According to FSSAI’s standards and regulations for all the standardized products, a caffeinated beverage should not contain more than 300mg of caffeine per liter, and a warning label stating that no more than 500 ml of this drink should be consumed within a day has to be placed on the packaging. 

However, one of the most popular energy drink brands sold in India, Hell Energy, contains 320 mg of caffeine per liter, according to their website, which is higher than FSSAI’s standards. 

Interestingly, however, their packaging for India states that the drink contains 300 mg of caffeine per liter, which is exactly the same as FSSAI’s standards’ maximum allowance.

Hell Energy did not respond to requests for comment at the time of publication.

According to the market research firm Nielsen, in 2023, the Hungarian-owned brand outperformed the competition and ranked first in the aluminum can segment of the energy drink category in terms of units sold. 

A study published in the journal Public Health suggested a link between consuming energy drinks and a higher likelihood of experiencing ADHD symptoms, along with psychological distress, depression, anxiety, problems with insulin regulation, and dental issues.

A large-scale review of 57 studies, encompassing over 1.2 million children across 21 countries, conducted by researchers from Newcastle University in the UK, found an association between energy drink consumption in young people and several negative outcomes. These include poorer sleep quality, shorter sleep duration, and lower academic performance compared to non-consumers.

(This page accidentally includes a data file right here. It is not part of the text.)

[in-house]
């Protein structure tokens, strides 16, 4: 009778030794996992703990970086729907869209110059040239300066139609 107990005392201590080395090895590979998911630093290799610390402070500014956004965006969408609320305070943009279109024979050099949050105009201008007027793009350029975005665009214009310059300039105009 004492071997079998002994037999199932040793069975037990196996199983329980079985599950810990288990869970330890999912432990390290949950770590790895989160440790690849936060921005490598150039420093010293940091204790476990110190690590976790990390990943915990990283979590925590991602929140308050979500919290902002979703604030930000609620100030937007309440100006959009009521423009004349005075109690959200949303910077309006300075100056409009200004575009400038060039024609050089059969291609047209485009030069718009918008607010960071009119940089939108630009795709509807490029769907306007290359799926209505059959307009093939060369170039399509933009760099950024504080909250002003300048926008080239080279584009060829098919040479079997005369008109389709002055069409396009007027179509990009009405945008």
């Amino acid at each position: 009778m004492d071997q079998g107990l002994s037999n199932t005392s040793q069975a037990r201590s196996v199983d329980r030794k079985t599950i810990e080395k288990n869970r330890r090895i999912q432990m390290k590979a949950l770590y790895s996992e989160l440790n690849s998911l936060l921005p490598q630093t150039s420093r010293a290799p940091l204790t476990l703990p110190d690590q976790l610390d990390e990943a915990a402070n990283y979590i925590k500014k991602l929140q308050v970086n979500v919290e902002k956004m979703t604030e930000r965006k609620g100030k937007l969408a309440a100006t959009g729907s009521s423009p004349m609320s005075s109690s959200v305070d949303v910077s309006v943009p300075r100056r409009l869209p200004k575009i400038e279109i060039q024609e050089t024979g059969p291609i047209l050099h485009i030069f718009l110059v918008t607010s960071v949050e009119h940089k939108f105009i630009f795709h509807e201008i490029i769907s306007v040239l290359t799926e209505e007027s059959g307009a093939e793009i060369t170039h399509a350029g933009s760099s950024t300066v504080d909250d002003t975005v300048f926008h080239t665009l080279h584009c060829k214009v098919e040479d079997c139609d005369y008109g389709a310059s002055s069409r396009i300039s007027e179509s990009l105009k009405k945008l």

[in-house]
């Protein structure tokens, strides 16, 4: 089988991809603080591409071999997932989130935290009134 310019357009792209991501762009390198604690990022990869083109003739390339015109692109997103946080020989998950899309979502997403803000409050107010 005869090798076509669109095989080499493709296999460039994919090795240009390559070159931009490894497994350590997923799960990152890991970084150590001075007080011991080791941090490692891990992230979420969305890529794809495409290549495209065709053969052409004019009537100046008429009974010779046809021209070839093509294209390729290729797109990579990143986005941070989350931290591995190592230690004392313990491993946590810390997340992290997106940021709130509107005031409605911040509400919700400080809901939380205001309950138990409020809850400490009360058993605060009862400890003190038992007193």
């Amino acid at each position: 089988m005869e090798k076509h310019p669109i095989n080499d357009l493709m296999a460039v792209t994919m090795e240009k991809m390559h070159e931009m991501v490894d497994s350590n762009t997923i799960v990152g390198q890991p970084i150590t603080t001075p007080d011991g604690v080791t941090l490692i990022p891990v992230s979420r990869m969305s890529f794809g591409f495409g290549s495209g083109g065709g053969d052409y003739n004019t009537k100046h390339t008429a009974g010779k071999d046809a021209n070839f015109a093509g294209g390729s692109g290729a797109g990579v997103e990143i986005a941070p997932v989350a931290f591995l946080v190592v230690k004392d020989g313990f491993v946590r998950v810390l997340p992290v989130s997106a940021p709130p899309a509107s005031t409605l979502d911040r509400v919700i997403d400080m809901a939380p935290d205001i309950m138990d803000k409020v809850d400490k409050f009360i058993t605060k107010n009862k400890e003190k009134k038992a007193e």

According to Dr Sharma, it is essential to run extensive public awareness initiatives, as most of the consumers of these drinks aren’t even aware of the health risks associated with them. 

“By enabling people to make educated decisions, these coordinated initiatives can encourage a better consumption pattern and lessen the negative impacts of excessive energy drink consumption on general public health,” she said. 


Shireen Khan is a Senior Correspondent at Press Insider. She covers lifestyle, culture, and health. More

More Top Stories: